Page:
thebridge @ Ascendas Innovation Plaza, Shanghai

Besides having a user-centric sustainable design, a workspace can also have real-time feedback mechanisms that report on energy and water usage, indoor air quality, and waste management within the premises. This allows for continuous monitoring and refining of the space.

2. Design that encourages non-wasteful, green usage

From construction to the post-occupancy stage, sustainability can be built right into the workspace design. Non-toxic chemicals can be used as the office is designed and built, and special attention paid to the proper disposal of construction waste. Solar panels and rainwater harvesting units fitted on the office terraces can reduce dependence on non-renewable resources for years to come.

Compost pits, differentiated bins and recycling units in the work and pantry areas are a great way to promote eco-consciousness among the workforce and encourage employees to recycle and segregate their waste. Companies can also make more sustainable choices with water-efficient commercial dishwashers, water extractors and smart showers.

We recently used these strategies to help Nutanix build a highly sustainable workplace in Singapore. Not only did we recycle 75% of the construction waste generated, but we also installed LED lighting and low flow water fixtures across the office to cut down waste at the source.

Nutanix, Singapore

3. Ambient features

When it comes to greening the workplace, sometimes the simplest solutions are the most effective. While designing the ServiceNow office in Singapore, we put the workstations along the perimeter of the building. This lets employees work in natural sunlight while reducing the office’s dependence on electric lights. In fact, by using all new LED lights throughout the office, we managed to keep the total installed lighting at 8653 watts. This resulted in a total saving of 39% as compared to the BCA Green Mark base case.

ServiceNow, Singapore

For the Adobe workspace in Bangalore, we included a gorgeous rooftop work area where people can tackle their tasks while making the most of the cool Bangalore weather.

Adobe, Bangalore

Lights being left on through the day or a central air conditioning system cooling empty rooms are massive energy drains. Making use of smart sensors are an ideal solution here. Northern Trust’s Pune office features a circadian lighting system, where sensors are used to detect the amount of sunlight and adjust the level of illuminance within the office.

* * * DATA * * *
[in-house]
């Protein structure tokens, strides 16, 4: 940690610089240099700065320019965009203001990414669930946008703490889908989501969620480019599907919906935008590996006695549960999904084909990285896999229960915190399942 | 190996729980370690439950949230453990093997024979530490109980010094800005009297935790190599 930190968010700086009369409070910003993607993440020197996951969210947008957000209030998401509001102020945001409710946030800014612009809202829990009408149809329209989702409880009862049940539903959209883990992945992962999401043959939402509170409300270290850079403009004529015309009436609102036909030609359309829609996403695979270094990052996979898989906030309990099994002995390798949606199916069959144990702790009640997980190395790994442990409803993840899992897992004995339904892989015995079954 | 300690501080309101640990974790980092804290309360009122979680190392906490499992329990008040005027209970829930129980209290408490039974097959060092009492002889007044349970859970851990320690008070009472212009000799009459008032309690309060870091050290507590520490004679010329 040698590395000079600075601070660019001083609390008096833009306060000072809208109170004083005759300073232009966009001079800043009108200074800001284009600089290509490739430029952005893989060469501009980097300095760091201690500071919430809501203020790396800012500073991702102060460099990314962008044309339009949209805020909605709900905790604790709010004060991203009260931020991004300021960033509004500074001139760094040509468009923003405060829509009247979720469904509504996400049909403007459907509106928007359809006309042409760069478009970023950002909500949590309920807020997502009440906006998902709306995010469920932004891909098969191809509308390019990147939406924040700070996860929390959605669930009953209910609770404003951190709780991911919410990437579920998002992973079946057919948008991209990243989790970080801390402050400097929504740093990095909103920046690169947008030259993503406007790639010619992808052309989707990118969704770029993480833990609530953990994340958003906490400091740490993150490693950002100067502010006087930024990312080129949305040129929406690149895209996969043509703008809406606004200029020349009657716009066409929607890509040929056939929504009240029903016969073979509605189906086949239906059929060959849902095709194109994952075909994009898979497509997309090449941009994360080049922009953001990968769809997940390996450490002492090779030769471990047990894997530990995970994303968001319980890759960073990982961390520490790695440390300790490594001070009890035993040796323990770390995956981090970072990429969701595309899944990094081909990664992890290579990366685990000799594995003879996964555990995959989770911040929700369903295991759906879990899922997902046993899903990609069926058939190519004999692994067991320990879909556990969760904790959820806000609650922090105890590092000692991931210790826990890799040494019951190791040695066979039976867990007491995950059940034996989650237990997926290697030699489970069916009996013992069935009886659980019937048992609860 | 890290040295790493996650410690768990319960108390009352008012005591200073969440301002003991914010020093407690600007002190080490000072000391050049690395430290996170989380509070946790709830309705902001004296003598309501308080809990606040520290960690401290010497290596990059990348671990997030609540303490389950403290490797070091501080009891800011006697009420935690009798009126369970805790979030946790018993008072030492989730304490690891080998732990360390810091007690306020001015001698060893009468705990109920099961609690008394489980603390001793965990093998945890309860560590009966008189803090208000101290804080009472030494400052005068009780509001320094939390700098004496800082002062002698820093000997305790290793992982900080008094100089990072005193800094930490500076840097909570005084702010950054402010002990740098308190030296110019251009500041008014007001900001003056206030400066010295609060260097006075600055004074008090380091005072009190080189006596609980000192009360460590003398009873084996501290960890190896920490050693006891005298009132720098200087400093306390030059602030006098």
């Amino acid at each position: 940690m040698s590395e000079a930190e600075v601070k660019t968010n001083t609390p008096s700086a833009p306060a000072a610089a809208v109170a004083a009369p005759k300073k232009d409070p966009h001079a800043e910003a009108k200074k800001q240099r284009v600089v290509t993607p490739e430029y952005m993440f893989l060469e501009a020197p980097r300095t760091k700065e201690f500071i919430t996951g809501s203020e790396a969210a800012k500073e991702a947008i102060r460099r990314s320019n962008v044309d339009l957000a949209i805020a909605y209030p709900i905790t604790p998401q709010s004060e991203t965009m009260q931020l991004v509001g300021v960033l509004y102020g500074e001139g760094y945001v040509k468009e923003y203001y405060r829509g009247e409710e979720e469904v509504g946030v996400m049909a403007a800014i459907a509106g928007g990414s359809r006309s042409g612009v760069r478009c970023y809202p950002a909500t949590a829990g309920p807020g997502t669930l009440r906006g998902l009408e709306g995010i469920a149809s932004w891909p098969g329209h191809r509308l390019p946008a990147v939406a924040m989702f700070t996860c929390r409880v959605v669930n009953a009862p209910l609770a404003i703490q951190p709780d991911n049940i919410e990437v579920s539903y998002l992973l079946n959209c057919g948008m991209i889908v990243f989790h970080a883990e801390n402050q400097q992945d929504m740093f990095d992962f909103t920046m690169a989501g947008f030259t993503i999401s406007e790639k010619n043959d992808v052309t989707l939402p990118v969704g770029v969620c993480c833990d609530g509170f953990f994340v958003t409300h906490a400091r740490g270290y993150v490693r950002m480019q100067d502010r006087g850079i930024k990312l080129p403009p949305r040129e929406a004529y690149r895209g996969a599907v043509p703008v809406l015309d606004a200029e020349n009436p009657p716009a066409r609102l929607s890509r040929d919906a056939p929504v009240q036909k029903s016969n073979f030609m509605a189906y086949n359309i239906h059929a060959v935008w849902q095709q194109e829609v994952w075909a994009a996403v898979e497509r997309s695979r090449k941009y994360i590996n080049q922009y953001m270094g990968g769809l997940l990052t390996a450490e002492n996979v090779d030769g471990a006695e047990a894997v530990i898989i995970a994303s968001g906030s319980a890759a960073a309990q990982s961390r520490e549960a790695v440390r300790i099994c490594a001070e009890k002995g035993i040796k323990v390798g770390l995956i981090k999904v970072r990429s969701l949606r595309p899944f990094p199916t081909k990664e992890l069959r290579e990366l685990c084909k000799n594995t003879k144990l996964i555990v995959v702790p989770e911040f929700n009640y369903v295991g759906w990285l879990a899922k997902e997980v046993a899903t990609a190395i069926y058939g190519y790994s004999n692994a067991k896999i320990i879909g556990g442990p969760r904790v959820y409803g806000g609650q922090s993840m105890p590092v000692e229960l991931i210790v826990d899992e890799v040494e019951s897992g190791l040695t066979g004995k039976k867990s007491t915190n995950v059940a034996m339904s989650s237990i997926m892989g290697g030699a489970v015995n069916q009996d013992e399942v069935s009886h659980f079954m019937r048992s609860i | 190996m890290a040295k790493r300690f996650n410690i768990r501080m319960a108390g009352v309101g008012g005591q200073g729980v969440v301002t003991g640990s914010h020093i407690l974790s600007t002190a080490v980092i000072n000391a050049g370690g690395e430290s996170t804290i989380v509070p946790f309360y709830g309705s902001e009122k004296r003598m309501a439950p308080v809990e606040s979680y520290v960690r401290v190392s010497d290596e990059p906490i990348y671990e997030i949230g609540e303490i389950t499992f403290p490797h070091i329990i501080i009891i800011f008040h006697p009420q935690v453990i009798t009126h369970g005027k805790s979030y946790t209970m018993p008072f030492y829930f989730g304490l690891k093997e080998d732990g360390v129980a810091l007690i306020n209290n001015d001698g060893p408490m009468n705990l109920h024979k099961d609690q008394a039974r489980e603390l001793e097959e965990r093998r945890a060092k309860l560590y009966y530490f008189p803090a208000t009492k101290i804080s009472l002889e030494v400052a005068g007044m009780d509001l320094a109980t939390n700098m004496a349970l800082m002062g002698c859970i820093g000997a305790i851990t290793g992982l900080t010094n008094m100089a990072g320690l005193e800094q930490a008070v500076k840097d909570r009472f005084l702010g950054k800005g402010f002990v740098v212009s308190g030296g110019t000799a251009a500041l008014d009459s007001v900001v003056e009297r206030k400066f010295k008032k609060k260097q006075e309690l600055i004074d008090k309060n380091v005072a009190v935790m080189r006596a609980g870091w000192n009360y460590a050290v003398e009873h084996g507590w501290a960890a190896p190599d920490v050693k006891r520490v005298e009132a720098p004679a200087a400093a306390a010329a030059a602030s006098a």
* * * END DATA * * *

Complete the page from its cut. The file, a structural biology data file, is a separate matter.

Northern Trust, Pune

Temperatures can be regulated based on factors like occupancy, the weather outside and employees’ preferences. One brilliant example is the Khoo Teck Puat Hospital (KTPH), which has been recognised as a Green Mark Platinum building. The hospital café addresses the issue of over-cooled workspaces by letting people eat in a natural setting. The air conditioner is turned on only once the temperature exceeds 34°C.

4. Greenery indoors

Incorporating biophilic elements into office design not only has major positive effects on employees’ health and mental wellbeing, but it also offers striking environmental benefits, an aspect we explored when we worked on the award-winning design of Prudential’s WorkPLAYce.

Prudential WorkPLAYce, Singapore

Potted plants absorb harmful chemicals and toxins, thereby improving indoor air quality without the need for electric-powered purifiers or humidifiers. Green walls and moss walls also have an added benefit of cooling down spaces and reducing the need of having the air-conditioning on at full blast. Cosy cafes and work nooks resplendent with greenery can become attractive spots to work from when employees need to move away from closed, air-conditioned environments. Besides the resource-saving benefits, the new office has enabled Prudential to place their employees' wellbeing at the core of their everyday functioning. This shift has enabled Prudential to double their hiring and improve employee satisfaction. In fact, they have jumped an incredible 31 places in the past year to rank at number 11 as an employer of choice in Singapore.

When incorporating energy efficiency and wellness into a workplace, thinking sustainability right at the conceptual stage is important. That’s when we measure and model the environmental impact of the space and take a holistic approach to building performance as well as design in order to minimise energy and resource usage. Finally, analysing your employees’ needs and workstyles right at the planning stage helps to create a design environment that focuses on their wellness, too.

Are you ready to make sustainable choices with your corporate office design and be LEED or Green Mark certified? Let’s talk.